Our end of tenancy cleaning Fulham service offer professional and convenient cleaning of your home, office. We can provide you with the best of the best of tenancy cleaning and can guarantee you will get your deposit back.
We work with the major estate agents, landlords, and tenants of London area and if you don’t call us they will call us after withholding part or the whole deposit. So call us today and keep your tenancy deposit.
We are trusted by many private and corporate estates to get the proper cleaning they need. We live to clean you home or office and to see the smile on your face at the end.
End of tenancy cleaning Fulham service
Our end of tenancy cleaning Fulham service includes:
- Our cleaning professionals utilise the latest equipment in order to clean every aspect of the property
- As a bonus, we offer 25% off of upholstery and carpet cleaning for those who book our services
- ShineLine Ltd is one of the few end of tenancy cleaning services with highly flexible scheduling
- For more information about what is included in the cleaning service you can check here.
We provide all materials, we guarantee you will get your deposit back, plus we deliver a high quality professional cleaning service.
Fulham (/ˈfʊləm/) is an area in the London Borough of Hammersmith and Fulham, in southwest London. It is an inner London district located 3.7 miles (6.0 km) south-west of Charing Cross. It lies on the north bank of the River Thames, between Putney and Chelsea. The area is identified in the London Plan as one of 35 major centres in Greater London. Fulham was formerly the seat of the diocese of “Fulham and Gibraltar“, and Fulham Palace served as the former official home of the Bishop of London (now a museum), the grounds of which are now divided between public allotments and an elegant botanical garden.
Having been through many transformations in its history, Fulham is today a green London area within very close reach of many famously extravagant places such as Chelsea and Kensington; this is reflected in the high local house prices. It was included within Savills’ 2007 list of “prime” London areas. Two football clubs, Fulham and Chelsea, are situated within Fulham. The former Lillie Bridge Grounds (which hosted the second FA Cup Final and the first ever amateur boxing matches) was also in Fulham.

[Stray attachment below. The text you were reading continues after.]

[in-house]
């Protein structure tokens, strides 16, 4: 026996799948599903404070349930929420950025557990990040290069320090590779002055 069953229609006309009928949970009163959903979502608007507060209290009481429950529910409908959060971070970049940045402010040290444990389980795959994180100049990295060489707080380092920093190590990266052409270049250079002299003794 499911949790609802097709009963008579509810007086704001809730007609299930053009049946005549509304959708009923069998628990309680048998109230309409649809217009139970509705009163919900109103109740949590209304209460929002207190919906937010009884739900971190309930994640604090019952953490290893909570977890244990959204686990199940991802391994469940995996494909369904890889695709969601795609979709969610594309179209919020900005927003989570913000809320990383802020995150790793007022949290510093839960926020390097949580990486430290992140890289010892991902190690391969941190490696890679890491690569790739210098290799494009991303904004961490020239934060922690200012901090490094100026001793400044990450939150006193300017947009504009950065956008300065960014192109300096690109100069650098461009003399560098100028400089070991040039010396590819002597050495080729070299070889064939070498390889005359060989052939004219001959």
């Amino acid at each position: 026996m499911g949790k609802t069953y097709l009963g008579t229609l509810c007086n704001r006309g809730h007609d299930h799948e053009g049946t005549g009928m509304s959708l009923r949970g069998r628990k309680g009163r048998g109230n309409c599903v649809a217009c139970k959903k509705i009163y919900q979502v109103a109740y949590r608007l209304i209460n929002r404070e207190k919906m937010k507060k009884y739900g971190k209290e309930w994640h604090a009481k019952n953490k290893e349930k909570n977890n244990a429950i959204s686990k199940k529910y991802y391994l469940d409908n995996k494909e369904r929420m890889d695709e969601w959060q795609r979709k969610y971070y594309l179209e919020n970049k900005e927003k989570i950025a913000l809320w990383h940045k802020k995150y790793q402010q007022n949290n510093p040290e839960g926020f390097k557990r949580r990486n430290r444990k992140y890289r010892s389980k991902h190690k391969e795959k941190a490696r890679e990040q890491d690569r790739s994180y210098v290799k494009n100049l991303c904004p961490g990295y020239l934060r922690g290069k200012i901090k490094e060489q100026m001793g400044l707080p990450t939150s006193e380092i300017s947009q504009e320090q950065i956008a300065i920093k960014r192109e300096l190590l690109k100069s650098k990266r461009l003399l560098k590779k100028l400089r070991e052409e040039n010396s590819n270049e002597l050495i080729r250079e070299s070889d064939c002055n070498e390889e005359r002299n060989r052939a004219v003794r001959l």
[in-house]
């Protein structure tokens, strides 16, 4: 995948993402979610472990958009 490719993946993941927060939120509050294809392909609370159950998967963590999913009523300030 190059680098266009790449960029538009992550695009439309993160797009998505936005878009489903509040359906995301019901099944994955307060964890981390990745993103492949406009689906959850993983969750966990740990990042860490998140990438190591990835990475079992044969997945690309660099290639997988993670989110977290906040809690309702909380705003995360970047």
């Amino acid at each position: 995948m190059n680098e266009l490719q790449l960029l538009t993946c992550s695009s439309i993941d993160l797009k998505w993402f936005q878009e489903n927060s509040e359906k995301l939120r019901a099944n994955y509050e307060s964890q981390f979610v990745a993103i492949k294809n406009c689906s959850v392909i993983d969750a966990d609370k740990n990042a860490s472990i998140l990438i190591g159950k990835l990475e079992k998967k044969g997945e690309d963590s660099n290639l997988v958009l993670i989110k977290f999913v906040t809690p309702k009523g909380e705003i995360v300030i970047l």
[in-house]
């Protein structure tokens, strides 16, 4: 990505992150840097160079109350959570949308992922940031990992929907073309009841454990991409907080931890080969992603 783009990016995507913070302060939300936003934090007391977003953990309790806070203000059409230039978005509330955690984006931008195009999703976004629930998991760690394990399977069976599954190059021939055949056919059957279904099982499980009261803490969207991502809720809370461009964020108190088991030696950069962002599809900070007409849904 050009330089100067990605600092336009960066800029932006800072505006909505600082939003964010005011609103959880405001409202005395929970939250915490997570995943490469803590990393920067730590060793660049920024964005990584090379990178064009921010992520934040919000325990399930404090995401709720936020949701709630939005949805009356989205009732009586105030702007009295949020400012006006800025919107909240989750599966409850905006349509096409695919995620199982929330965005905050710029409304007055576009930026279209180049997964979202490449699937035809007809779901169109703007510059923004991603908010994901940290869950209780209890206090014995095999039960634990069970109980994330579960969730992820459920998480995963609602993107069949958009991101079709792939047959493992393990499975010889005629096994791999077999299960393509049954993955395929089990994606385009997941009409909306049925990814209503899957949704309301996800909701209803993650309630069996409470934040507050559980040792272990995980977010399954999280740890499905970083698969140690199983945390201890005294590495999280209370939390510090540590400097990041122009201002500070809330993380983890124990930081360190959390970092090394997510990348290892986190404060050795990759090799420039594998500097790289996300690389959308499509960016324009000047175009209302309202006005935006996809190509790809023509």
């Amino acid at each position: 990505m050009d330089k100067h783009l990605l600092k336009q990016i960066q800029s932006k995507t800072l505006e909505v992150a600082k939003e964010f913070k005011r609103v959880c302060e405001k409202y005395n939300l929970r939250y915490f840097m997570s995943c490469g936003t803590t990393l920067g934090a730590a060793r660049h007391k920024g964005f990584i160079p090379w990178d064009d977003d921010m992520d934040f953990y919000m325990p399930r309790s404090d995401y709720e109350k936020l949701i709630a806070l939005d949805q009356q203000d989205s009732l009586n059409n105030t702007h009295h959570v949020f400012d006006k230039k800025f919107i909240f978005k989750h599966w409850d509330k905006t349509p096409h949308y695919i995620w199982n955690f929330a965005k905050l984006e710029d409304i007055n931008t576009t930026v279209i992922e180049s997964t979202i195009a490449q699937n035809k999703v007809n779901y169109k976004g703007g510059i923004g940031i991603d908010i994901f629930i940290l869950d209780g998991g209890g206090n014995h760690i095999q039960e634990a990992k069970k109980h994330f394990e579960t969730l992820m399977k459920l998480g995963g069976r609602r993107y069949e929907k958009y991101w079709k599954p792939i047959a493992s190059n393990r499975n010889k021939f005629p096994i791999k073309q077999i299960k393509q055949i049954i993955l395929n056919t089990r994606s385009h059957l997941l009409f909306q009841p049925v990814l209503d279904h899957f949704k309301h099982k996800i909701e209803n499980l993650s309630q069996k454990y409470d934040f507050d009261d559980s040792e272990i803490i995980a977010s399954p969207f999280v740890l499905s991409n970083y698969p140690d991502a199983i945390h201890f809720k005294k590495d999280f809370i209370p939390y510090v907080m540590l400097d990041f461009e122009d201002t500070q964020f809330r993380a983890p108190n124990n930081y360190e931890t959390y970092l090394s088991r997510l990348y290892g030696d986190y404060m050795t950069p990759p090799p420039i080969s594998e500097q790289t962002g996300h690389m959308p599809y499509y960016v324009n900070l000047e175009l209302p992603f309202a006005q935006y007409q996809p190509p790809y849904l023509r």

Fulham, or in its earliest form “Fulanhamme”, is uncertainly stated to signify “the place” either “of fowls” or “of mud” (which probably had to do with the fact that the River Thames would flood it periodically), or alternatively, “land in the crook of a river bend belonging to an Anglo Saxon chief named Fulla”. The manor is said to have been given to Bishop Erkenwald about the year 691 for himself and his successors in the see of London, and Holinshed relates that the Bishop of London was lodging in his manor place in 1141 when Geoffrey de Mandeville, riding out from the Tower of London, took him prisoner. During the Commonwealth the manor was temporarily out of the bishops’ hands, being sold to Colonel Edmund Harvey.
During recent years there has been a great revival of interest in Fulham’s earliest history, due almost entirely to the efforts of the Fulham Archaeological Rescue Group. This has carried out a number of interesting digs, particularly in the vicinity of Fulham Palace, which show that approximately 5,000 years ago Neolithic people were living by the riverside and in other parts of the area. Excavations have also revealed Roman settlements during the third and fourth centuries AD.
There is no record of the first erection of a parish church, but the first known rector was appointed in 1242, and a church probably existed a century before this. The earliest part of the church demolished in 1881, however, did not date farther back than the 15th century.
In 879 Danish invaders, sailing up the Thames, wintered at Fulham and Hammersmith. Near the former wooden Fulham Bridge, built in 1729 and replaced in 1886 with Putney Bridge, the Earl of Essex threw a bridge of boats across the river in 1642 in order to march his army in pursuit of Charles I, who thereupon fell back on Oxford. Margravine Road recalls the existence of Brandenburg House, a riverside mansion built by Sir Nicholas Crispe in the time of Charles I, used as the headquarters of General Fairfax in 1647 during the civil wars, and occupied in 1792 by the margrave of Brandenburg-Anspach and Bayreuth and his wife, and in 1820 by Caroline, consort of George IV.